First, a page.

Yemen is the country where coffee arrived after its very first migration: from its birthplace in the highlands of southwestern Ethiopia, across the Red Sea, and ultimately to the Arabian peninsula. While it is not clearly known how coffee came to make this initial journey, whether by trade, or perhaps in the pockets of pilgrims making their way from Ethiopia to Mecca, it is certainly the case that coffee was well established in Yemen by the 15th century and Yemen was the first place that coffee was cultivated for trade and export from the hugely significant port city of Mokha. As with the Indonesian island of Java, the massive importance of Mokha to the nascent international coffee trade is indicated by the fact that “Mocha” is a word that has often come to serve as a generic term for coffee itself.
While Yemen was the dominant force at the beginning of the coffee trade, and even as recently as the 1950’s produced approximately 65,000 tons of coffee annually, its production has plummeted closer to 9,000 tons in recent years as the country has navigated prolonged political instability, brutal civil war, and a widespread humanitarian crisis due to population displacement, acute shortages of food and water, and a worsening economic climate. Despite these unimaginable challenges, coffee continues to hold great economic and cultural significance for the people of Yemen, and, as this particular offering clearly demonstrates, the potential for quality is extremely high.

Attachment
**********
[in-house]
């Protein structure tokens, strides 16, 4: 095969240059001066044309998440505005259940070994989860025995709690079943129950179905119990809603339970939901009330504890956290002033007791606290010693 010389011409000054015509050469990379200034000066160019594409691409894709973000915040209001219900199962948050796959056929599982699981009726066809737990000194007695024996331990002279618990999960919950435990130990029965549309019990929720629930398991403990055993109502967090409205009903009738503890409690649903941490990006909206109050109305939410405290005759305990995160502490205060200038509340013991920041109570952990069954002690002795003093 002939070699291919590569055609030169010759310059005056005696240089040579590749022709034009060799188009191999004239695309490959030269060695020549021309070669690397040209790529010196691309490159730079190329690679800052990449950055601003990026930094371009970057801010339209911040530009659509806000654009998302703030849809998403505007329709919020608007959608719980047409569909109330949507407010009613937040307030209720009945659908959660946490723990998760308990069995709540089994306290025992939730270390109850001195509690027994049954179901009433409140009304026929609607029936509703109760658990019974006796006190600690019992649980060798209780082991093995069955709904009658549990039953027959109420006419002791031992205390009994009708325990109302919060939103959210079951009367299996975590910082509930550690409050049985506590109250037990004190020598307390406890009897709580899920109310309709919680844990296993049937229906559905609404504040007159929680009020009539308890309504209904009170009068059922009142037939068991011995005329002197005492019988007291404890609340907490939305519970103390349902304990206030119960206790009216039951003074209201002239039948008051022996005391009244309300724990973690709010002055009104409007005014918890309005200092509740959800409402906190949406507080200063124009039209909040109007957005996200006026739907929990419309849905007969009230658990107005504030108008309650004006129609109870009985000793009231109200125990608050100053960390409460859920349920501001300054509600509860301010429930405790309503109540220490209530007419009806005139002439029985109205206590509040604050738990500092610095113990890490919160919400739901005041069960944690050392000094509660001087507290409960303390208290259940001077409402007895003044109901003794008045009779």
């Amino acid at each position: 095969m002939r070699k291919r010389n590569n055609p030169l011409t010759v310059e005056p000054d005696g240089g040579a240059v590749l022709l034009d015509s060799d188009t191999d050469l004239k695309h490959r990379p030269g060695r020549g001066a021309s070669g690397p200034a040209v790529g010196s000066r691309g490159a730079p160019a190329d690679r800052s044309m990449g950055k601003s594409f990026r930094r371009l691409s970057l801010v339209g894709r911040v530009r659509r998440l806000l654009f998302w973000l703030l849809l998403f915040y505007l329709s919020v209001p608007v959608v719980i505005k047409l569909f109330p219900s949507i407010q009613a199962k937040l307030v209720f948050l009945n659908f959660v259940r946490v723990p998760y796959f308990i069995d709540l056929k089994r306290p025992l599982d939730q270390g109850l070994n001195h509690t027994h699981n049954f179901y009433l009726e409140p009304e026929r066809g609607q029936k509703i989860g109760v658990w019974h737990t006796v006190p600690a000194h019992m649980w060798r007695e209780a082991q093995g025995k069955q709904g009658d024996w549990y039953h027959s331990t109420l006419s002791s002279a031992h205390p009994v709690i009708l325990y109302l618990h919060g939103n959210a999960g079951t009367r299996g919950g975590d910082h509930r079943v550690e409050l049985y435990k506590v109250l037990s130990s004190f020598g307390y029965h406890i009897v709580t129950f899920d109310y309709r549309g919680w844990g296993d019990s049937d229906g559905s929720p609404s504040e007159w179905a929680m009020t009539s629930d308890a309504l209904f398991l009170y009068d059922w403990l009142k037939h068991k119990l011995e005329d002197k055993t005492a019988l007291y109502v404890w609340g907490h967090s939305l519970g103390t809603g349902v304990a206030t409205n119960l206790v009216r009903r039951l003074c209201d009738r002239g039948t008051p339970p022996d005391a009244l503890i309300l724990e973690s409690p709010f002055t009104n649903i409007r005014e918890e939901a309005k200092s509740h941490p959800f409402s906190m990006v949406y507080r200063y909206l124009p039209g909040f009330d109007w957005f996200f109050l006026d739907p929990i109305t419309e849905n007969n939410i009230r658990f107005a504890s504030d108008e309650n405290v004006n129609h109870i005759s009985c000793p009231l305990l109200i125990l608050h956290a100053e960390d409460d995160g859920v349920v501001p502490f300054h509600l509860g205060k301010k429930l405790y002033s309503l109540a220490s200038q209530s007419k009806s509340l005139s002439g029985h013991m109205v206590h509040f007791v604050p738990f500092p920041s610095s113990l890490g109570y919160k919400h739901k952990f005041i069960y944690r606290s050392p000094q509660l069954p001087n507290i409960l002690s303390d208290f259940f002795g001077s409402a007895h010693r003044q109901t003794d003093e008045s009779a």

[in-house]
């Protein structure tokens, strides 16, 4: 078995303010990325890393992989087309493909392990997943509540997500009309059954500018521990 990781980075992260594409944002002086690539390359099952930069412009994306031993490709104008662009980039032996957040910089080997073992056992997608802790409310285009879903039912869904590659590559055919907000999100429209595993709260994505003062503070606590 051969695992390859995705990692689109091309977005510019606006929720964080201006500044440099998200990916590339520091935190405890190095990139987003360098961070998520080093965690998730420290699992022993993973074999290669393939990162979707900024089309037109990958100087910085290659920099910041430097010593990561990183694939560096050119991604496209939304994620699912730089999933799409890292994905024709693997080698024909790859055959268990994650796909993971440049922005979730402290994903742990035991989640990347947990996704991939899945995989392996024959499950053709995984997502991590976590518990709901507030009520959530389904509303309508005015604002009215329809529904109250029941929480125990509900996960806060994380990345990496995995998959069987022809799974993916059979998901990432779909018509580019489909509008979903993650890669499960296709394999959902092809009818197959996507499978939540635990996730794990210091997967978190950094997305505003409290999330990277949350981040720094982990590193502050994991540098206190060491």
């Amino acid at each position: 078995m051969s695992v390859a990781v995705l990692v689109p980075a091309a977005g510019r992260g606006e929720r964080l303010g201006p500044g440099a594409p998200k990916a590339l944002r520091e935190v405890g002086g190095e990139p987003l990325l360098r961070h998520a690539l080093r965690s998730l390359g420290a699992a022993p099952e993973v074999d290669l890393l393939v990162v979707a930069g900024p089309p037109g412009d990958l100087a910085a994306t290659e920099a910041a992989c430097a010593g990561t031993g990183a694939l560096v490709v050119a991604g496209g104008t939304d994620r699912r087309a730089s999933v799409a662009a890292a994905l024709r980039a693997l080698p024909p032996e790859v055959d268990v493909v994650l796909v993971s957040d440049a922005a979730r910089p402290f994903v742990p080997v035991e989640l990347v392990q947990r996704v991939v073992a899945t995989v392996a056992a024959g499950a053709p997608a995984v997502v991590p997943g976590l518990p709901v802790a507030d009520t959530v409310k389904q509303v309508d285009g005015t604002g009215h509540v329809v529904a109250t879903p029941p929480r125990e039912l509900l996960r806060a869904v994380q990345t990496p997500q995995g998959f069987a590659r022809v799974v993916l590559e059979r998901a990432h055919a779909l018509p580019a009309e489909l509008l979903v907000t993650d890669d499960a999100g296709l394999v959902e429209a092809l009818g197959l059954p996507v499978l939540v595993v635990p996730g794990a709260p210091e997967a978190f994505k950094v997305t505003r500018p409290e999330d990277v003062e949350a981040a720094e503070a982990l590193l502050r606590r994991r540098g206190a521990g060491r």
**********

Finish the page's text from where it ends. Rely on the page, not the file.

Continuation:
This lot represents a collection of harvests from ten different producers from the village of Saut, one of the highest elevation villages in the producing area of Sana’a, among the mountainous Haraz region of western Yemen. All of the farmers contributing to this lot are true ‘smallholder’ farmers, with farm sizes ranging from just over 2 acres, to under 3,000 square feet, and the total number of trees on the smallest plots counting as few as 30 to 40. With such low yield potential for some of these farmers, it’s understandable why many exporters don’t choose to separate and keep lots traceable down to the single producer. In total, all of these producers' harvests combined to make up a total of just 14 exportable bags of green coffee.
Coffee farmers in the producing region of Sana’a plant and care for their coffee trees on traditional open terraces (conserving water and reducing soil erosion) that cover steep mountainsides rising well above 2000 masl. As with the vast majority of coffees produced in Yemen (where water is a scarce and precious resource), this lot was dry processed, allowing the fruit of the cherry to dry fully intact around the seed. Traditionally, following harvest, most producers in Yemen simply spread the ripe coffee cherries on the roofs of their homes to dry in the sun. The Saut farmers group has taken a slightly less common approach, employing the use of raised beds instead of direct rooftop drying, which allows for more even drying of the cherries and less potential for exposure to contaminants that can negatively impact flavor in the cup.